September 2012

The Eye Cannot See Itself...

How often do you do or say things that create results that are just opposite of what you are trying to achieve? If, as the Buddha said, “the eye cannot see itself”, then it’s easy to understand how we can be frequently misinterpreted.  According to Robert Bolton, author of People Skills, there’s always opportunity for trouble when our intentions don’t align with our behaviors.  The concept is pretty simple.  Here’s the essence  -  Only you know your true thoughts and intentions.  Other people see only your behaviors and interpret your intentions through their own lens.

The well-intentioned leader

I’m coaching a very technically competent leader Jill, whose intentions are to become a thought leader in her organization, as well as a leader who appreciates and supports her team.  But her behaviors with her team were running so counter to her intentions, that a mutiny was about to erupt.  And it’s not the first time I’ve been called in to work with similar difficult leadership situations.  While the leaders and organizational cultures are all quite different, the misalignment and perception issues are quite similar.  In fact, I believe it’s becoming my new area of expertise… with the beginnings of a book in the works.   And I’m happy to say that my clients are achieving some wonderful surprising results.

In every situation, the first step is to be able to recognize the need to change, and to become much more self-aware.  And while that may appear obvious - perhaps even easy - it’s not - especially when we realize we do not see ourselves as others do.    

The beginning of self discovery

For Jill, the process of self-discovery included feedback from her key staff members.  Whenever there are disconnects between staff and leadership, I always want to hear from key staff about their perspectives on what’s working and what isn’t.  Each of Jill’s staff members pointed to consistent themes that became central to the coaching goals.  And each staff member was willing to put the past behind, and start fresh with Jill to support her with further feedback as she began her journey of change.  Jill was willing to be transparent and open with her team about her vision and intentions as she thanked them for the feedback and support.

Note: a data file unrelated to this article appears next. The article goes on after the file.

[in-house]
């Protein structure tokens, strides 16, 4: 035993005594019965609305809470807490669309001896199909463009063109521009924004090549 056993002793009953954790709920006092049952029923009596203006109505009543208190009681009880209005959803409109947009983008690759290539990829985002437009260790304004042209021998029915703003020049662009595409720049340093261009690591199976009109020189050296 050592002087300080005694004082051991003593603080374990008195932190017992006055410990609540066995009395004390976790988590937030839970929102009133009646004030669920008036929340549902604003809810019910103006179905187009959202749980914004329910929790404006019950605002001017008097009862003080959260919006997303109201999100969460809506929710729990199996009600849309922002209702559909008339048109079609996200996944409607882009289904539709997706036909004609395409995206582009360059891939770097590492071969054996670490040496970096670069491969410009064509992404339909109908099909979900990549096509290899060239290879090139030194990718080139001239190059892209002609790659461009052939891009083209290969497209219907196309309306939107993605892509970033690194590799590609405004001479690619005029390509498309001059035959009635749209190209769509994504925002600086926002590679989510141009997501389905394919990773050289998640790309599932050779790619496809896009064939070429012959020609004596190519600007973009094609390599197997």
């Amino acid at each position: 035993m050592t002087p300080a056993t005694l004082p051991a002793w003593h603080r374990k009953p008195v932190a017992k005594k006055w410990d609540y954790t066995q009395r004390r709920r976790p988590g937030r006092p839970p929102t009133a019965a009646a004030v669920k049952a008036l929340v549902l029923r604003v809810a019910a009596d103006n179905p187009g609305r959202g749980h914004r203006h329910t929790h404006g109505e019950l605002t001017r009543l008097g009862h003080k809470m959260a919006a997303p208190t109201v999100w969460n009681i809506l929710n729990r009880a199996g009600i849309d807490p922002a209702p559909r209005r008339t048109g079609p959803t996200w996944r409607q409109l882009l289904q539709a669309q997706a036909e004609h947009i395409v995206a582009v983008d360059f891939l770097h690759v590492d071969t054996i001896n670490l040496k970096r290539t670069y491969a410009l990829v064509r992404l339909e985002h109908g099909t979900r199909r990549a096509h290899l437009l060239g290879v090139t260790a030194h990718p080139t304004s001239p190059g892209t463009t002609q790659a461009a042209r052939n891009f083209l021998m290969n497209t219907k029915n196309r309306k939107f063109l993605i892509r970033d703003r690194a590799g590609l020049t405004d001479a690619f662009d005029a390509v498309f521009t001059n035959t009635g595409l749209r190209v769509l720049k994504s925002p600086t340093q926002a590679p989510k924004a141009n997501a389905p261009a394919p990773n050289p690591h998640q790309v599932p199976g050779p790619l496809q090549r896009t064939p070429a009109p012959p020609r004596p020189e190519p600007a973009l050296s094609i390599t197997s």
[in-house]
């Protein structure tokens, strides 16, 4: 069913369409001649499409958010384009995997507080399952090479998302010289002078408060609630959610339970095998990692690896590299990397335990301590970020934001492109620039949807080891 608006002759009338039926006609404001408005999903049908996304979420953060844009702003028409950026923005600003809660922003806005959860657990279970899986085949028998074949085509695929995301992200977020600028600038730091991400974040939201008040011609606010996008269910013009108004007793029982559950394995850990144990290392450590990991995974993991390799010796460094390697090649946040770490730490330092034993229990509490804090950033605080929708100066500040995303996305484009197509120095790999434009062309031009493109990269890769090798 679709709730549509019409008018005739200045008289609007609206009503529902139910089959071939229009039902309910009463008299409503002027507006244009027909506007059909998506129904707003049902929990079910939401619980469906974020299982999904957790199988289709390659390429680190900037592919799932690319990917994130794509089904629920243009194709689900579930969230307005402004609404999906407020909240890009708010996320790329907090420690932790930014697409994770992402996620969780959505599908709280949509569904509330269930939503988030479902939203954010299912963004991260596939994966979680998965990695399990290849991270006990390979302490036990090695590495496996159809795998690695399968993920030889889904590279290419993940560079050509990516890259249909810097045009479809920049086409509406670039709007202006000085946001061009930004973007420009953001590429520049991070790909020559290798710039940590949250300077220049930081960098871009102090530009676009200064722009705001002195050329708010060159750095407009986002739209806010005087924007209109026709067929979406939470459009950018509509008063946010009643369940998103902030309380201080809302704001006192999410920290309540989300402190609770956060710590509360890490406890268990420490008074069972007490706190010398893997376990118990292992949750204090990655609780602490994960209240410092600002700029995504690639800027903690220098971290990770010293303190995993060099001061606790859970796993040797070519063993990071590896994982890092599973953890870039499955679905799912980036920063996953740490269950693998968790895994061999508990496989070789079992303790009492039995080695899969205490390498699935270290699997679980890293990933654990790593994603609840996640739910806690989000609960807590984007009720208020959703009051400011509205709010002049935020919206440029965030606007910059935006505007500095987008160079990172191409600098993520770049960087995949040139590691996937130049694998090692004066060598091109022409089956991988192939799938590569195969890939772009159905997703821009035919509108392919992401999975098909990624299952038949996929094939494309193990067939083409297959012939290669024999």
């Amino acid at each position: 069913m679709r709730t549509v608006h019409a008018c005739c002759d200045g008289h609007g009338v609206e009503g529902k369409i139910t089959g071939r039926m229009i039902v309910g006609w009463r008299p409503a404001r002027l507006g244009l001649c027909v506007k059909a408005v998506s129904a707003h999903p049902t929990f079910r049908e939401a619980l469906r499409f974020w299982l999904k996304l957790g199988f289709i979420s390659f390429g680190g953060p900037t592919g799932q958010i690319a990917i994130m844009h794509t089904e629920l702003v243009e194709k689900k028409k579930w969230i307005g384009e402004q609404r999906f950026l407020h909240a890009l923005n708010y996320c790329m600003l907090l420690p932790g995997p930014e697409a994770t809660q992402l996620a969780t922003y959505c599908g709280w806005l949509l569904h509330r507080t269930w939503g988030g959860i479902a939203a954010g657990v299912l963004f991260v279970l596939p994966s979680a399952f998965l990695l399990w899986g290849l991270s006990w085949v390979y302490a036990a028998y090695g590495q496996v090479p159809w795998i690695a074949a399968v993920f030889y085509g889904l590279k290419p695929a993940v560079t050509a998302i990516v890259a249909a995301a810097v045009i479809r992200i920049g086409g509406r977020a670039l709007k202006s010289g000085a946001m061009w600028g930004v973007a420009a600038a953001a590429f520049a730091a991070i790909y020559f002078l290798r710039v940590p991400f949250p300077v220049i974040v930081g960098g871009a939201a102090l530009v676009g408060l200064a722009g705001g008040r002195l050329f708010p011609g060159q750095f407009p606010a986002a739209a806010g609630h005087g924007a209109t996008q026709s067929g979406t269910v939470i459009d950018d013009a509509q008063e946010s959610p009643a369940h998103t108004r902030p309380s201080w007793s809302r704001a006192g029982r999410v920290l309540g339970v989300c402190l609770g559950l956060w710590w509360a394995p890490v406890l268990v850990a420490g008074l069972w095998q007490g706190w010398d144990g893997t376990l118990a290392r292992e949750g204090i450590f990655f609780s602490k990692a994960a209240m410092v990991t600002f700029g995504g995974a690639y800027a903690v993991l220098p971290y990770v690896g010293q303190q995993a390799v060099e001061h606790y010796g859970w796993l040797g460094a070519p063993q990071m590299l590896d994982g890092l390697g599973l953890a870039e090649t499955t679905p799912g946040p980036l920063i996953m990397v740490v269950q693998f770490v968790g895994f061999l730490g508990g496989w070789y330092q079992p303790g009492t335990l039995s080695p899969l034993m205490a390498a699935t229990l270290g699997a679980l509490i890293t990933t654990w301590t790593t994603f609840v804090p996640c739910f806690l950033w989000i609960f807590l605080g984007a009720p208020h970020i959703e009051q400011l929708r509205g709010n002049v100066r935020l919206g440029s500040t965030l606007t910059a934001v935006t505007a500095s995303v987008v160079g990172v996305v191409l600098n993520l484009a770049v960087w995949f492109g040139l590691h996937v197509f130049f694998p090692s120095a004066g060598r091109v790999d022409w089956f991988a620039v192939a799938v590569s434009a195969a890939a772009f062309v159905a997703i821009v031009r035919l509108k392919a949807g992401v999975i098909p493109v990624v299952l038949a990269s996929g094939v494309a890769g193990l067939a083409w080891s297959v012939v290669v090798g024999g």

The road to progress

Jill recognized that her high level of competency and experience was a double-edged sword in a situation where her role required her to be as good with managing people as she was with programs and processes.  Her success was dependent upon her successful influence with her staff.  Her willingness to let go of her defenses around past behaviors was a critical first step.  And it was very important that she understood that the work we would be doing would not change her personality or even her style, but rather her approach as we focused on some new skills with listening, building trust, and opening decision making input opportunities.  With some early successes, she realized that she was simply communicating differently with her team to get results that work.  I’m thrilled for Jill, and the progress she continues to make. 

Unrealistic expectations of leadership

Organizations  generally expect leaders to be able to change on their own, simply because they are leaders.  After all, if you’re the leader, you should know what and how to lead effectively.  People generally get promoted to leadership positions with little or no important leadership skills.  The assumption goes like this: if they are good at what they did to get the promotion, the leadership skills will naturally follow.  But most leaders need support and feedback to take the first steps.  And every leader typically has their own immunity to change that can be helpful to confront with additional support. I feel so fortunate every day to be able to work with talented clients where I can serve as that mirror and support to help them see and be open to what’s possible as they become much more effective leaders.

    Questions to consider...

    • What changes do you personally need to make, in order to lead more effectively?
    • What assumptions do you need to challenge or test in your thinking or your behaviors around leading effectively? 
    • Are your actions in sync with your words?
    • How do your leadership behaviors enhance or undermine the results you are trying to achieve?
    • Are you willing to move outside your “comfort zone” to explore higher levels of discovery and leadership competence? 
    • What kind of support would help you discover what’s possible for you?

    “Everyone thinks of changing the world, but no one thinks of changing himself.”   - Leo Tolstoy

     Struggling with leadership effectiveness or business change?
     
    If you’re looking to enhance your leadership effectiveness and would like some help to get the results you’re looking to achieve, I’d love to talk with you. I help leaders to successfully navigate the challenges of making change to achieve the results they want. Visit my website www.terrihughes.com for details, free resources and to schedule a complimentary consultation to move you forward!

    Terri@TerriHughes.com

    208-331-6612

     

       
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